"He who turns a sinner from the error of his ways, shall save a soul from death and hide a multitude of sins." (St. James 5:20)

Puerto Rico : A Political and Cultural History

4 CD set
Best of Tito Puente



1900s PR Music.....

Boricua Stuff  


"Never fear shadows. They simply mean there's a light shining somewhere nearby."

Grammy Nominated

click ME!!



1900s PR Music.....






Puerto Rican Exodus to USA

by Don Jíbaro Barbagris
hen I was a kid in the 1950s there was no extraordinary reason to move to the Unites States. Puerto Ricans had been doing it for fifty years but somehow the post-war 50s was a time of some abundance, all over. Gasoline was 25¢ a gallon and you could have lunch for a couple of bucks. A salary of $20 a day could support a small family in PR.

You have adulterated the Land of Goshen for the last time!!!

We had big cars, like the '55 Cadillac, with 300 lb. bumpers. It took 2 guys to lift that in order to install it. In 1956, my dad bought a big five bedroom house in Bayamón for just $3,000 !!!. There were some Boricua migrant travelers that came and told us about "Los Niuyores", but they weren't wearing the fancy clothes of the Hamptons, so we assumed we were OK in the Barrio. Our military served in the later decades to no avail. No affluence or loots ever came from it.

Today Puerto Rico suffers the same old economic malady... businesses are staggering, blame it on Wall Street, The Politicians are crooks, the customers are not there... yada, yada..What happened?  FLORIDA... that's what's happened!! After years of ubiquitous inflation and nothingness, families packed up and joined the fulanos in Miami

Ever heard "Miami of Bust!"?

Fulanos are thousands of middle-class professionals who have fled Puerto Rico in the past two years, becoming what some people are calling "Flori-Ricans." They can't stand the impasse. Just like the  Jews in Pharaoh's time... They needed an Exodus!!! Let My People Go!!!!

The title "Exodus" derives from the Greek ξοδος, Exodos, meaning "departure, out-going," the name given to the book in the Septuagint, a Greek translation of Jewish scriptures made between the 3rd to 1st centuries BC. In Hebrew it is called Shemot (שְׁמוֹת) from the opening phrase Ve-eleh shemot, ואלה שמות, "These are the names", a practice in line with the other four books of the Torah. So there.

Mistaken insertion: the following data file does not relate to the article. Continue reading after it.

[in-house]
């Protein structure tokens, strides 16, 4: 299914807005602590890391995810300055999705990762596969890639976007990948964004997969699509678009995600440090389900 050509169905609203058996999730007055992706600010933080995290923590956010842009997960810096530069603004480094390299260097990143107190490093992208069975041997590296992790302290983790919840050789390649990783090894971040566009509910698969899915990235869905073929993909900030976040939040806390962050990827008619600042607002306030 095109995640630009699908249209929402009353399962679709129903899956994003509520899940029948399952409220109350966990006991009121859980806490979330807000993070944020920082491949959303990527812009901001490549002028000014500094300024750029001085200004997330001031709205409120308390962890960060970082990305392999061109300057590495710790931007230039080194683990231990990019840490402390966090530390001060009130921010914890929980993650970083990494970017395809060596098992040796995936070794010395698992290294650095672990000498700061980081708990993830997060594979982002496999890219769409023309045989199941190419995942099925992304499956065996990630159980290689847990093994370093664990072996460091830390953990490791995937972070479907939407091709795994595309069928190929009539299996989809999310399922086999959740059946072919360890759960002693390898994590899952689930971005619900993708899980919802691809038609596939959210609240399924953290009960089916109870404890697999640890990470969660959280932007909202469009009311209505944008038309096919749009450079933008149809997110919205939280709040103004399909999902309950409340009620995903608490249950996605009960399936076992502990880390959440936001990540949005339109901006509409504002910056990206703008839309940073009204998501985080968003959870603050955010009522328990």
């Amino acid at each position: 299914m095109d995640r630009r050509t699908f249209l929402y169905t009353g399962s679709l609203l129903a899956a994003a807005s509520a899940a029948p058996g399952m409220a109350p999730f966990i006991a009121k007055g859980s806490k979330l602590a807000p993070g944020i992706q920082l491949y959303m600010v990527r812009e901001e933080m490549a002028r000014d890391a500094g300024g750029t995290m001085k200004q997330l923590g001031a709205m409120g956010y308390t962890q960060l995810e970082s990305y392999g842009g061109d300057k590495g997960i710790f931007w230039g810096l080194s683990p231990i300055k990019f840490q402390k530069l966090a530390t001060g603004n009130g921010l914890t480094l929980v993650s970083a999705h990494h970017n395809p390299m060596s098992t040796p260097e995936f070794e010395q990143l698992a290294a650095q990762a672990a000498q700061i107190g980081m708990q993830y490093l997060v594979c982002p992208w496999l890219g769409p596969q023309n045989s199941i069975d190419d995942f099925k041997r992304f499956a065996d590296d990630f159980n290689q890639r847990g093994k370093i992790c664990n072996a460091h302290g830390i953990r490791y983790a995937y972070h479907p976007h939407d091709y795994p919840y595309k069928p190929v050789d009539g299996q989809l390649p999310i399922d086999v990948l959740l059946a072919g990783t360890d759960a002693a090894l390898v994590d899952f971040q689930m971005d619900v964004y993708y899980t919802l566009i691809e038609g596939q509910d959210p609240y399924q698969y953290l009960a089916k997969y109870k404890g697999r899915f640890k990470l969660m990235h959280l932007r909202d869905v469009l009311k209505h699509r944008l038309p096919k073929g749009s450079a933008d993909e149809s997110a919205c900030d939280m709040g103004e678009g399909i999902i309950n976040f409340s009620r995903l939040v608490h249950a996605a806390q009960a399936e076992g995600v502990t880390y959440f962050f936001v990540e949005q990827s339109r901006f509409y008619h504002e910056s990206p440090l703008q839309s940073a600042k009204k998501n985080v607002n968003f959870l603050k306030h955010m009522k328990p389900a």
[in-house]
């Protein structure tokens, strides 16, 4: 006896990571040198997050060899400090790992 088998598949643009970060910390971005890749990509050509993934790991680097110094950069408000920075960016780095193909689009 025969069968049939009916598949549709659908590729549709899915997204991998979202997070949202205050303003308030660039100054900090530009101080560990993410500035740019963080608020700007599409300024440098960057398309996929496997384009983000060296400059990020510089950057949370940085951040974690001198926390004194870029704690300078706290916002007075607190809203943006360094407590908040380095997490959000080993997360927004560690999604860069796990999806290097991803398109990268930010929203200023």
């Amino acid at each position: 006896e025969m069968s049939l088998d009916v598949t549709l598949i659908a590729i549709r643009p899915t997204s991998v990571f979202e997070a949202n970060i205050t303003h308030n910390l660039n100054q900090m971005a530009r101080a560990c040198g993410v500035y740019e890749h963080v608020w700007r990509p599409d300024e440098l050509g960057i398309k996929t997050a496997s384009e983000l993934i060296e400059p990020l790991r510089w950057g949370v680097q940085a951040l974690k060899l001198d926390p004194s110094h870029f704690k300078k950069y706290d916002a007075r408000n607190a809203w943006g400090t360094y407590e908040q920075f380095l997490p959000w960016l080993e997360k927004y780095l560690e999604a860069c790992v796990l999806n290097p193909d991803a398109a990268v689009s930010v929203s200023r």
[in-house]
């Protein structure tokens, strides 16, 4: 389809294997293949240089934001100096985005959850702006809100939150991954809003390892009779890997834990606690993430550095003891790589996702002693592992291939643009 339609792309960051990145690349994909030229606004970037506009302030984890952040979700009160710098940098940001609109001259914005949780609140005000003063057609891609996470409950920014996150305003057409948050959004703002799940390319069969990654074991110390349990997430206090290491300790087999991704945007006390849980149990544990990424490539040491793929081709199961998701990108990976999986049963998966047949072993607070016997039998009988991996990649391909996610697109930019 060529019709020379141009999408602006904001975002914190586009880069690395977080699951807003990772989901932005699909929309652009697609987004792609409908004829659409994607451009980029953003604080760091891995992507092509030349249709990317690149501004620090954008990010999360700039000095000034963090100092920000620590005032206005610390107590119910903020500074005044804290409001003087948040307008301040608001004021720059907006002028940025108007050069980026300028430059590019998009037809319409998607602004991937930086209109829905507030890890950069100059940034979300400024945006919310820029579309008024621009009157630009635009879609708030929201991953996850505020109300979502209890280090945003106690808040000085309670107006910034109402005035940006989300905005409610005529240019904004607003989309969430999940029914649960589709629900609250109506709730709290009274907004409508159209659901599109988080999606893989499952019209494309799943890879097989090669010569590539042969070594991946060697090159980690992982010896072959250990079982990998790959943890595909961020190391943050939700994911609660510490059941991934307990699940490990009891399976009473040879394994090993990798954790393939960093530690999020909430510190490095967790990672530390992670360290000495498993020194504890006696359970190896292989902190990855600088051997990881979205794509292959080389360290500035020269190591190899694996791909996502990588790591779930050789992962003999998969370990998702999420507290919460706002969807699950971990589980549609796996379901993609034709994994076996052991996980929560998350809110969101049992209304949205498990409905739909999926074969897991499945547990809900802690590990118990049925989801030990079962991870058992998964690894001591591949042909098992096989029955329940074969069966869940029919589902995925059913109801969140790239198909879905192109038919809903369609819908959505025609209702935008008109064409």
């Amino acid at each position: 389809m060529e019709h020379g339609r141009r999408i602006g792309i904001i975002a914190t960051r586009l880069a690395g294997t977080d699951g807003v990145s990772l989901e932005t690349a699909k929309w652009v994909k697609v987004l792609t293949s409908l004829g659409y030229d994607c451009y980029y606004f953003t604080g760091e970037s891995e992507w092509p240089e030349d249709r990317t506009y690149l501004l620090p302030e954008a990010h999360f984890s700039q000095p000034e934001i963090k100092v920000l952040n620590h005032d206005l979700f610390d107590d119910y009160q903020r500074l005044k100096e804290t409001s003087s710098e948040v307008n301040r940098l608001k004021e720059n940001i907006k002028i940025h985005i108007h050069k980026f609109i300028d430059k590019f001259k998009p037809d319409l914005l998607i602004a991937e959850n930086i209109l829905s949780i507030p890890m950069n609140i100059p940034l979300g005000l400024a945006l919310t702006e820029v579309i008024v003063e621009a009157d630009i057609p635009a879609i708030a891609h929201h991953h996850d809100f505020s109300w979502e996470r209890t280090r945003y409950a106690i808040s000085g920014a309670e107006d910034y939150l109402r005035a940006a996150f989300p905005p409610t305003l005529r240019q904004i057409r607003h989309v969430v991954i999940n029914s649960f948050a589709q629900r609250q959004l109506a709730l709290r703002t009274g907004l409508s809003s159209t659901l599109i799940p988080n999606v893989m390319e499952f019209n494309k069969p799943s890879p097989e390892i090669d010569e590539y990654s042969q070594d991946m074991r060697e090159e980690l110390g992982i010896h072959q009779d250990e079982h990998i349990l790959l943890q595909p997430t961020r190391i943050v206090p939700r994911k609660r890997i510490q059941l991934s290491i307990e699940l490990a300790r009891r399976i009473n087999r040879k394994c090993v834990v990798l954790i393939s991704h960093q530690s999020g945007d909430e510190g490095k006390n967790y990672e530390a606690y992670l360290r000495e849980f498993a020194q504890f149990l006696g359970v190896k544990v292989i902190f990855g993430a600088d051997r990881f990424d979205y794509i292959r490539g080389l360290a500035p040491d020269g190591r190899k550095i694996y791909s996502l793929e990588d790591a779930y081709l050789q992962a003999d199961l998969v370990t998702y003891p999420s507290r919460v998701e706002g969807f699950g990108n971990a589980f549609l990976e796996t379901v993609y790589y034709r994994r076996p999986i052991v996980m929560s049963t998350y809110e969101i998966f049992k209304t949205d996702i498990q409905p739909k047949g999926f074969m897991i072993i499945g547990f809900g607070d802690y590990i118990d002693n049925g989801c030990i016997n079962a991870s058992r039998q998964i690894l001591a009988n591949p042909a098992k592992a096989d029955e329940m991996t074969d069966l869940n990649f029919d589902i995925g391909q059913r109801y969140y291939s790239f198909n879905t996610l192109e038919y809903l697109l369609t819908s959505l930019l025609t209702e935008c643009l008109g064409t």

It all may have started with the civilian who was shot point-blank by the police in front of onlookers and TV reporters with video cams. SEE SHOCKING VIDEO. After that, the police were not respectable friends. They started the 21st Century Exodus. The rapport with the citizens was tainted. They must "protect and serve" elsewhere. Florida.

All we want is jobs to feed our families.. Arf!

The fulanos are behooved into thinking that they should stay and work for this country. Well, they claim to be tired of the sacrifice of their families due to unfulfilled promises. The same old sandwich with a different bread. The departure of the Vieques Navy left 1500 jobless... and if I'm not mistaken, Ramey in Aguadilla left also a trail of dusty joblessness

The ever-present corruption in the government has left a bitter taste in the mouths of the constituency. "NO... not again" ...says Rufo, a local from Puerta de Tierra, as the Newspaper headlines ANOTHER indictment against the governor... two, three, four.. five. It's too much, too soon. ¡Ay, Caramba!

HARD FACT: Too many corrupt officials are being caught with their coats off and their pants down... How can such naked legislation  influence the economy?

Many would-be-emigrants are called traitors when people ask, 'Why don't you stay here and work for advancement?' WELL...Armando says: "How long are they supposed to? They want to help push Puerto Rico forward, but what about their kids?"